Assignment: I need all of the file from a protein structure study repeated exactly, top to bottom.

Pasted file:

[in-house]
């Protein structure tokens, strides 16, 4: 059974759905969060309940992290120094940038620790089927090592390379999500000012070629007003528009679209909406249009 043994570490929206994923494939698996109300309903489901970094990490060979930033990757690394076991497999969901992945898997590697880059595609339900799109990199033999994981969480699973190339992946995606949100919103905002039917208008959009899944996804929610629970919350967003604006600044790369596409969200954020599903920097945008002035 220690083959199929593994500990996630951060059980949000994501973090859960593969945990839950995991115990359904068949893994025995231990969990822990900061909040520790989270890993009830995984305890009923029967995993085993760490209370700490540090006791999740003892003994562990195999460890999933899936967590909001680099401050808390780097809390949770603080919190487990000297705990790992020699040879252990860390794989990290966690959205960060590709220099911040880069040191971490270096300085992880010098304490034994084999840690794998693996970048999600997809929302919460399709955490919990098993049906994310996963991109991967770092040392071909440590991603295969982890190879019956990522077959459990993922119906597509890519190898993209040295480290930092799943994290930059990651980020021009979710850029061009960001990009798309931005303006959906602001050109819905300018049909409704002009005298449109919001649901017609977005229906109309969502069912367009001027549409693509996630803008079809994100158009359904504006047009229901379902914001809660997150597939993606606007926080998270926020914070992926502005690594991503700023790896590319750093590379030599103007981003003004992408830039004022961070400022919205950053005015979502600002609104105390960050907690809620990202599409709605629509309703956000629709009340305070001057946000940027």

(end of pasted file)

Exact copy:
[in-house]
């Protein structure tokens, strides 16, 4: 059974759905969060309940992290120094940038620790089927090592390379999500000012070629007003528009679209909406249009 043994570490929206994923494939698996109300309903489901970094990490060979930033990757690394076991497999969901992945898997590697880059595609339900799109990199033999994981969480699973190339992946995606949100919103905002039917208008959009899944996804929610629970919350967003604006600044790369596409969200954020599903920097945008002035 220690083959199929593994500990996630951060059980949000994501973090859960593969945990839950995991115990359904068949893994025995231990969990822990900061909040520790989270890993009830995984305890009923029967995993085993760490209370700490540090006791999740003892003994562990195999460890999933899936967590909001680099401050808390780097809390949770603080919190487990000297705990790992020699040879252990860390794989990290966690959205960060590709220099911040880069040191971490270096300085992880010098304490034994084999840690794998693996970048999600997809929302919460399709955490919990098993049906994310996963991109991967770092040392071909440590991603295969982890190879019956990522077959459990993922119906597509890519190898993209040295480290930092799943994290930059990651980020021009979710850029061009960001990009798309931005303006959906602001050109819905300018049909409704002009005298449109919001649901017609977005229906109309969502069912367009001027549409693509996630803008079809994100158009359904504006047009229901379902914001809660997150597939993606606007926080998270926020914070992926502005690594991503700023790896590319750093590379030599103007981003003004992408830039004022961070400022919205950053005015979502600002609104105390960050907690809620990202599409709605629509309703956000629709009340305070001057946000940027």